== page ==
(i) any relevant source of supply; or
(ii) any related inland waters;
(g) English Nature, if the area to which the order relates is or includes England, or part of it;
(h) the Countryside Council for Wales, if the area to which the order relates is or includes Wales, or part of it; and
(i) the Broads Authority (established under the Norfolk and Suffolk Broads Act 1988), if the area to which the order relates is or includes the Broads (as defined in that Act), or part of it.
(5) Where an application for an order is made, the Agency shall also publish a notice in the London Gazette
(a) stating that the draft order has been submitted to the Secretary of State;
(b) naming the areas of each of the authorities or boards in respect of which a copy of the notice is required to be served under sub-paragraph (4)(a) above;
(c) specifying a place where a copy of the draft order and of any relevant map or plan may be inspected; and
(d) where the notice required by sub-paragraph (2) above is published in a newspaper, giving the name of the newspaper and the date of an issue containing the notice.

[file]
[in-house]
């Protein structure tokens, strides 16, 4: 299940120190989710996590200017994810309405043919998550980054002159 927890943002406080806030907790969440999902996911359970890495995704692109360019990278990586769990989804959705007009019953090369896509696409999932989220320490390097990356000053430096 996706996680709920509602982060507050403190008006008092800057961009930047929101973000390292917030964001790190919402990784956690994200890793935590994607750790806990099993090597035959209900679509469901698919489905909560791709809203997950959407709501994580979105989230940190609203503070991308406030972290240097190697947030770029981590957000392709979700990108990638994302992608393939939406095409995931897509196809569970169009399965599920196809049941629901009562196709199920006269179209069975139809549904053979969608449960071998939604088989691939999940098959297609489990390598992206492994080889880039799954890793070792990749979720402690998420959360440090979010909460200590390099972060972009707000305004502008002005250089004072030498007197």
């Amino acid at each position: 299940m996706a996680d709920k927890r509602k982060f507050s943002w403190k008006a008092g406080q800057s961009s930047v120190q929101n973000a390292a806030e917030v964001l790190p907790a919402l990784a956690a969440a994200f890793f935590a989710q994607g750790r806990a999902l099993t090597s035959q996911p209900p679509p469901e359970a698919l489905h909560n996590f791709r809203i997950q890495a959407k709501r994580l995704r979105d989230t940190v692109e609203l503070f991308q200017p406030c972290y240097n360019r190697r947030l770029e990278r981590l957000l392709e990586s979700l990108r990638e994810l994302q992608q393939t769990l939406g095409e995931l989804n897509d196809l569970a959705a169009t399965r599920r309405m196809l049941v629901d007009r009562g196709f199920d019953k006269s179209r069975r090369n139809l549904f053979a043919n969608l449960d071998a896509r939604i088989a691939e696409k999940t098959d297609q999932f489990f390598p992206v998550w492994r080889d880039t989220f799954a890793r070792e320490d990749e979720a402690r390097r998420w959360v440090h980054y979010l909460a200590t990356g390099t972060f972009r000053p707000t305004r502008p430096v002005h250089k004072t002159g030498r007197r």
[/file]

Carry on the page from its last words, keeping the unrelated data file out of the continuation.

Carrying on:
(6) In this paragraph
(a) where a draft order makes provision generally (rather than for a specified geographical area), references to the area to which the order relates are to the whole area (whether England, Wales or both of them) in relation to which the order is applied;
(b) references to a National Park authority are to a National Park authority established under Part 3 of the 1995 Act;
(c) a "relevant source of supply", in relation to a draft order, means
(i) if the draft order relates only to particular sources of supply (or a class of them) in an area, any of those sources of supply (or any source of supply in that class) in that area;
(ii) otherwise, any source of supply in the area to which the draft order relates;